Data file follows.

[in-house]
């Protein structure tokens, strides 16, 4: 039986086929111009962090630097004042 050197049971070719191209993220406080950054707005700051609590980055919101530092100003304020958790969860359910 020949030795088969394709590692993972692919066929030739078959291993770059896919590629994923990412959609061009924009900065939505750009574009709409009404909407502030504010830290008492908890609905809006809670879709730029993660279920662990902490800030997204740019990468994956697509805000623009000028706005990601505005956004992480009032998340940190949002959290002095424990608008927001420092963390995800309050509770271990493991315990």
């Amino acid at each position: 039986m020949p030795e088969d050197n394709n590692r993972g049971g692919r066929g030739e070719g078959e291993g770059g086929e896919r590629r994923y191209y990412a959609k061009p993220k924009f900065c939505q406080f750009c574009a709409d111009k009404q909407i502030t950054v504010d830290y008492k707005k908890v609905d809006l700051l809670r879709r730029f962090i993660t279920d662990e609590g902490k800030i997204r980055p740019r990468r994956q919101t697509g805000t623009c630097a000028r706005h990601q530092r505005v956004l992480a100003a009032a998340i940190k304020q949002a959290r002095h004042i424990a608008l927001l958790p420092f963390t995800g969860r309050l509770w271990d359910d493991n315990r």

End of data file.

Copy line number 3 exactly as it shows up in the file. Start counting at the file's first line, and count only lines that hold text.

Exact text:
């Amino acid at each position: 039986m020949p030795e088969d050197n394709n590692r993972g049971g692919r066929g030739e070719g078959e291993g770059g086929e896919r590629r994923y191209y990412a959609k061009p993220k924009f900065c939505q406080f750009c574009a709409d111009k009404q909407i502030t950054v504010d830290y008492k707005k908890v609905d809006l700051l809670r879709r730029f962090i993660t279920d662990e609590g902490k800030i997204r980055p740019r990468r994956q919101t697509g805000t623009c630097a000028r706005h990601q530092r505005v956004l992480a100003a009032a998340i940190k304020q949002a959290r002095h004042i424990a608008l927001l958790p420092f963390t995800g969860r309050l509770w271990d359910d493991n315990r």